The following sermon was preached at saint benedict’s table on Sunday, May 10, 2020.  The service was live-streamed from our empty church building because of COVID-19. During these unusual times, you can join me Monday-Saturday for Evening Prayer at 5pm and at 7pm on Sundays for live-streamed liturgies on our church’s FB page.  The links to help you connect with me directly on social media can also be found on this website.


May the words of my mouth and the meditations of all our hearts be acceptable and pleasing in your sight O God, for you are our rock and our redeemer. Amen.

Psalms tend to be relational. That’s part of their appeal for use in prayer. Tonight’s psalm, Psalm 139, describes a particularly intimate relationship between God and the psalmist. God is addressed as Yahweh, which was Israel’s personal name for God. (1,4)  In just the first six verses, God is addressed as “you” ten times – “you have searched,” “you know,” and so on and the psalmist also refers to themself thirteen times, “when I sit down and when I rise up,” “my thoughts,” “my path.”   (Nancy deClaisse-Walford)

Walter Brueggemann has observed that, “The Psalms are prayers addressed to a known, named, identifiable You. This is the most stunning and decisive factor in the prayers of the Psalter.”  In Psalm 139, as in many others, there is both a “known, named, identifiable You,” and a known, identifiable “I.”

This is not a song about abstract ideas.  This psalm is inherently relational, describing the relationship between the You and the I, between God and the writer of the psalm.

About halfway through Psalm 139 the psalmist asks a question, “Where can I go from your spirit? Or where can I flee from your presence?”

The answer?

Nowhere, because God is everywhere.  The imagery used – heaven, Sheol, etc. is meant to tell us that no matter how high, or how low, or how far away the psalmist travels, there is nowhere that God is not present.  Even if the psalmist were to “take the wings of the morning and settle at the farthest limits of the sea,” God is there. (9). God is present in the light of day and the dark of night. God is everywhere.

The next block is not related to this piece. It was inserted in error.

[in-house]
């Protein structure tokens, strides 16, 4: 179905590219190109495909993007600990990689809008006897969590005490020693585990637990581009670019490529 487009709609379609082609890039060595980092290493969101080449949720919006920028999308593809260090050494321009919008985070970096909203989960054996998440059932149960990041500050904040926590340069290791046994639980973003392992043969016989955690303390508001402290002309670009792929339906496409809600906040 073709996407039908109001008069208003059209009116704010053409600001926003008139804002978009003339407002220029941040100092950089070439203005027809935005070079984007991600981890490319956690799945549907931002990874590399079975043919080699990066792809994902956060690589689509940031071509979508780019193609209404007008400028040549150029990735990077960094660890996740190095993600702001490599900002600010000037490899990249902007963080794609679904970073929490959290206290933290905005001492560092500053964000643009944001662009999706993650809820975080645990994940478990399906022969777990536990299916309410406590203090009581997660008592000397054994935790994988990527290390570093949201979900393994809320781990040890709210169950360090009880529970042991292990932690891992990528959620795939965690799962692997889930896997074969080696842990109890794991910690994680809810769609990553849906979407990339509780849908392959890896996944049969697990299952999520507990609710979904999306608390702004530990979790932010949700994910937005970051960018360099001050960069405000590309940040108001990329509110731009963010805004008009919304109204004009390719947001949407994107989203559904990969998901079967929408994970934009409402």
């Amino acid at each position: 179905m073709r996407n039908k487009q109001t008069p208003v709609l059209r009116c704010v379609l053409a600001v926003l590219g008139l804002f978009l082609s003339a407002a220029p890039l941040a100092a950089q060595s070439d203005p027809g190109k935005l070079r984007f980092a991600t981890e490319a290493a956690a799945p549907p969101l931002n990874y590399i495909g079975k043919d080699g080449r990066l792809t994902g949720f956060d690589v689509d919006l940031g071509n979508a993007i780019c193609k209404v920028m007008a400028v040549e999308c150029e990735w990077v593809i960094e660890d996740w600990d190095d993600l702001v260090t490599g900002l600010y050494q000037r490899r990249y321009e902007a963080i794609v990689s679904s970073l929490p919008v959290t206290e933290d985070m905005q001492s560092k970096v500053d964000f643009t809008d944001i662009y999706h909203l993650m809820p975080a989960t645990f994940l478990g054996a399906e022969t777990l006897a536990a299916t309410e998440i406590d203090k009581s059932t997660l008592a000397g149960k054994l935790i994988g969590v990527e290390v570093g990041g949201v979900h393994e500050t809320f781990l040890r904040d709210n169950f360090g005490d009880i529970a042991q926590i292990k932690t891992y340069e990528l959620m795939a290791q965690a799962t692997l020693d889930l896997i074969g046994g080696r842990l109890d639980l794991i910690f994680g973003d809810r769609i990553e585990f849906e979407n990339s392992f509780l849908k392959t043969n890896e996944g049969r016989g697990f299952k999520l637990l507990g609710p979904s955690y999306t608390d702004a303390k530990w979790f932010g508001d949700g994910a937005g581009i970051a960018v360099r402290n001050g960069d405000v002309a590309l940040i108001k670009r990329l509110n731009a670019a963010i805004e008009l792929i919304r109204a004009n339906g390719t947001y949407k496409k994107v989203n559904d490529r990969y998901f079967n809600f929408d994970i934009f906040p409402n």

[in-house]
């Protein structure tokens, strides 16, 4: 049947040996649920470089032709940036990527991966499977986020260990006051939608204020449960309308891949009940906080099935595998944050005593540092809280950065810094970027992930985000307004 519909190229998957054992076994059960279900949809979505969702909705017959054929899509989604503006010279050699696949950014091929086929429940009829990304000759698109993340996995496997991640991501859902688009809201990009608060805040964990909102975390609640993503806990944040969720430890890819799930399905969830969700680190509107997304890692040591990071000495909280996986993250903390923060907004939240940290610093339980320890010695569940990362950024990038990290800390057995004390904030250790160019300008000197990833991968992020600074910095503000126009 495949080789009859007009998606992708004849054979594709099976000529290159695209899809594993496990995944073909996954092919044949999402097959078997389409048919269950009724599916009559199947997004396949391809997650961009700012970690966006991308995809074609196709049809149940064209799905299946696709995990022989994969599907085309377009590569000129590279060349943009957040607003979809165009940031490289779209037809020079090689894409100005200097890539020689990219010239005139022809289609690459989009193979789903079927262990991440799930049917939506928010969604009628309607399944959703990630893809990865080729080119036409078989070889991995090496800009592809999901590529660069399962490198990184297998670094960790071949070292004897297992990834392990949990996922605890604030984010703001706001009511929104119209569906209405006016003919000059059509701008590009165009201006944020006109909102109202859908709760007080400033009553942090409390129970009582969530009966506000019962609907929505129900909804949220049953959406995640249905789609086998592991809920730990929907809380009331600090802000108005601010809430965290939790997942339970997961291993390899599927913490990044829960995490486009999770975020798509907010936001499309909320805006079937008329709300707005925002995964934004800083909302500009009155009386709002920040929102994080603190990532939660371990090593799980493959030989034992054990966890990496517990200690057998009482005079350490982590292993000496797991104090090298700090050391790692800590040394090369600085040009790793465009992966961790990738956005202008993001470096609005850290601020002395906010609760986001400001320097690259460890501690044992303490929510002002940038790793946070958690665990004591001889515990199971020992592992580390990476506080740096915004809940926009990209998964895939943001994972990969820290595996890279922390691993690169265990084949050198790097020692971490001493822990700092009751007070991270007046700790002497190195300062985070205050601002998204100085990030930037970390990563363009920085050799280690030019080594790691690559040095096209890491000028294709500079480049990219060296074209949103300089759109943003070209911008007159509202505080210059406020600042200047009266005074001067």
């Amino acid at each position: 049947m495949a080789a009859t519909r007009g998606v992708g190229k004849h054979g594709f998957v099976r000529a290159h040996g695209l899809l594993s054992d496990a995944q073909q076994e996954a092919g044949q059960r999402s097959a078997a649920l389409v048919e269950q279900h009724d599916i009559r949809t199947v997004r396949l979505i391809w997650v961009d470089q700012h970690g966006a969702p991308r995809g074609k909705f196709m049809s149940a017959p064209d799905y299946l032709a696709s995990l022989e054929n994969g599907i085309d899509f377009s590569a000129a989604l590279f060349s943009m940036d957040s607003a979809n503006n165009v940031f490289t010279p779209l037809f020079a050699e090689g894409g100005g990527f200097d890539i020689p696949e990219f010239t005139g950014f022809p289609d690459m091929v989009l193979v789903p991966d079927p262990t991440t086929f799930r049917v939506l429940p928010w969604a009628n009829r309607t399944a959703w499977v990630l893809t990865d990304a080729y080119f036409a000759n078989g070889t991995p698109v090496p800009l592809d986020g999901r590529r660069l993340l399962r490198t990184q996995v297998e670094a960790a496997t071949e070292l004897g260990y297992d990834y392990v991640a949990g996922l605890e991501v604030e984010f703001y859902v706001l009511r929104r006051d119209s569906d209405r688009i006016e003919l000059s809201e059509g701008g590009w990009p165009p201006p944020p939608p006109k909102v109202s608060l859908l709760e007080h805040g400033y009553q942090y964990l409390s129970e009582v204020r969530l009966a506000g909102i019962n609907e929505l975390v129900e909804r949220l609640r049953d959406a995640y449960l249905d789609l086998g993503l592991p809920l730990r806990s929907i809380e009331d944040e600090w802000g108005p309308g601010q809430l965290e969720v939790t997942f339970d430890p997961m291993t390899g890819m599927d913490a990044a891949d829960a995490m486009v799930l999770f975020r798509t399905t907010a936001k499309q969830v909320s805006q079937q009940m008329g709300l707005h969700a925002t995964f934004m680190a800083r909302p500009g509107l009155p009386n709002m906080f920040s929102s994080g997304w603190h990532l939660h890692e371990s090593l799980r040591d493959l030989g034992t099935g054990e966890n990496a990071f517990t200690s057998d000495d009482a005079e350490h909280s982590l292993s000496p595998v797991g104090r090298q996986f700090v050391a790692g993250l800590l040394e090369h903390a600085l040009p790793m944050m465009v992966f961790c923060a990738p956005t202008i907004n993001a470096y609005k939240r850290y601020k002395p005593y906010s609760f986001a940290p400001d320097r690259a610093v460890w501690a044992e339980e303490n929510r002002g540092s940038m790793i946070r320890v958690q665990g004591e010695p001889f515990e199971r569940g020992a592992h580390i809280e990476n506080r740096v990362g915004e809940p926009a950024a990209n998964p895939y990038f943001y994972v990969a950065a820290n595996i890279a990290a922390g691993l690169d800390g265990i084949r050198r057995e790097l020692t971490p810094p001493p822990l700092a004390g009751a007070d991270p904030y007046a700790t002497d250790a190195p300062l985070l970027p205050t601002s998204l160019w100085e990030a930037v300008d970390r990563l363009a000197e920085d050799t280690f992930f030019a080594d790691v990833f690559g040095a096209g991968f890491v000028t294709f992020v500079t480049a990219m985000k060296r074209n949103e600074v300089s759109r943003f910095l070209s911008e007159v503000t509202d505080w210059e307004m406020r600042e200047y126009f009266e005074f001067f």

In another psalm, Psalm 121, this idea reappears when the psalmist says “the One who keeps watch over Israel shall neither slumber nor sleep.” (St Helena’s translation)

Many of us have come to find this idea really comforting thanks in large part to Alana Levandoski’s song setting “God who watches over you.”

About 10 years ago now, I was part of a community that purchased a large home in the hope of being able to provide housing for people who were experiencing homelessness.

As part of that process we gutted the attic to create additional bedrooms and before we put up the drywall,  we prayed together in that space and then we went around writing blessings all over the beams.  One person wrote, “He who watches over you will never slumber nor sleep” over all the spaces where we knew beds would eventually go.”

The experience and the choice of that scripture passage were so beautiful to me that I posted the pictures on Facebook and showed them to friends.

One friend, commenting on a photo of a framed-out bedroom asked me why anyone would have chosen to put that particular phrase over someone’s bed. I tried to explain what a comfort the idea was and how we were trying to prepare these spaces to be a place of safety for people.

She listened and she said, “Well I guess, given your explanation, it could be comforting, but I think the idea of someone watching me the whole time I’m sleeping is incredibly creepy. I guess it all depends on who’s watching.”

Fair point. Context is everything.

If we understand God as good and loving, then knowing God will always watch over us is a comfort.  If we view God as judgmental, always watching in order to zap us when we misbehave, then it’s more than creepy, it’s downright terrifying.

The psalmist doesn’t portray God as creepy or terrifying, instead the psalmist indicates that knowing that God is everywhere inspires a sense of awe.  They say, “Such knowledge is too wonderful for me; it is so high that I cannot attain it.” (6)

They can’t explain it, but they believe it. They’ve experienced the inescapable presence of God and it fills them with awe.